Patients were randomly allocated into two groups: Group 1 (placebo) received pre-operative placebo and post-operative sildenafil while Group 2 (sildenafil group) was administered pre- and post-operative sildenafil. The nurses administering the drugs were blinded to the intervention for either group. Sildenafil (0.5 mg/kg) or equivalent volume placebo was administered 6 hourly orally or by nasogastric tube for 1 week before surgery. Postoperatively, sildenafil was administered at 0.5 mg/kg 6 h and increased to 1 mg/kg 6 hourly over the next 2 days and further continued till 15 days during which the patients were followed for complications after the surgery. Drug was prepared by one of the coinvestigators. In the post-operative period, sildenafil was administered intravenously (0.5mg/kg every 6 hrs) for the first 24 h and then switched to orogastric route through the Ryles tube and this was common for both the groups. Measurements such as systolic, diastolic and mean PAP, systemic arterial pressures (SAPs) (systolic/diastolic/mean) and oxygen saturation were recorded during intraoperative period, and PAP/SAP ratios were calculated before and after the correction of the VSD (within 10 min of the correction). Pressure monitoring device was set-up similar to the arterial line (invasive blood pressure) setup device, and a sterile pressure monitoring line was handed over to the surgeon who then inserted a needle in the pulmonary artery and attached it to the pressure monitoring line. The Pulmonary Artery pressures were measured pre- and post-repair of Ventricular Septal Defect (Primary Outcome being the mean PAP). The technicians noting down the pressures and nurses in the ICU were blinded to the intervention. Demographic data, type of congenital heart disease (CHD), duration of cardiopulmonary bypass (CPB), aortic cross-clamping, duration of surgery, duration of ventilation, Intensive Care Unit (ICU) stay, sepsis and mortality (30-day mortality) were also noted in the two groups (Secondary Outcomes). Pulmonary hypertensive crisis was diagnosed when any patient experiencing pulse oximetry desaturation (<70%), hypotension (<60/30 mmHg), tachycardia followed by bradycardia (<30/min) and ST-segment changes on ECG in the post-operative period, in the absence of left ventricular dysfunction by echocardiography:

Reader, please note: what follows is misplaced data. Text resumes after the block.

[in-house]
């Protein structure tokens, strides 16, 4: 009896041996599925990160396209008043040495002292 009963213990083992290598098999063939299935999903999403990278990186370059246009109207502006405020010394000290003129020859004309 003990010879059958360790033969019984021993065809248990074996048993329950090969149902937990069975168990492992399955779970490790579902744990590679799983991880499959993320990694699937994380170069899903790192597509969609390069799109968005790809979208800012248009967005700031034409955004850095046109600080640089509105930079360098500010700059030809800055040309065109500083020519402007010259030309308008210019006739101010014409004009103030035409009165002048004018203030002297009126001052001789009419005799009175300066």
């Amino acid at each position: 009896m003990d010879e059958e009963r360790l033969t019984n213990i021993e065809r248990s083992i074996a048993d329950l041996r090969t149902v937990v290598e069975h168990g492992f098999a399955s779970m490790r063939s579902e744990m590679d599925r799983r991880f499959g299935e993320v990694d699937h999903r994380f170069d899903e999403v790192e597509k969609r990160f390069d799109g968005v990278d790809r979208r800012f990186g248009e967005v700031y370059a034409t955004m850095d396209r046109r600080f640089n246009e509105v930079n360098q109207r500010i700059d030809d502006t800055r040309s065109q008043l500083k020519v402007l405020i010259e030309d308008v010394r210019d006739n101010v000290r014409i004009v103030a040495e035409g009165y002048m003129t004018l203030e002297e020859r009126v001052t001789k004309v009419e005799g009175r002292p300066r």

Institutional anaesthetic protocols along with all necessary monitoring were used. The surgery was conducted on CPB using moderate hypothermia (core body temperature of 32°C). Cardioplegic arrest was achieved with St. Thomas cardioplegic solution. After completion of surgery, patients were weaned off CPB, with inotropic and vasoactive drug support, so as to maintain a mean arterial pressure above 50 mmHg. The patients were shifted to the cardiac ICU with endotracheal tube in situ and electively ventilated. The trachea was extubated when the patient met the extubation criteria.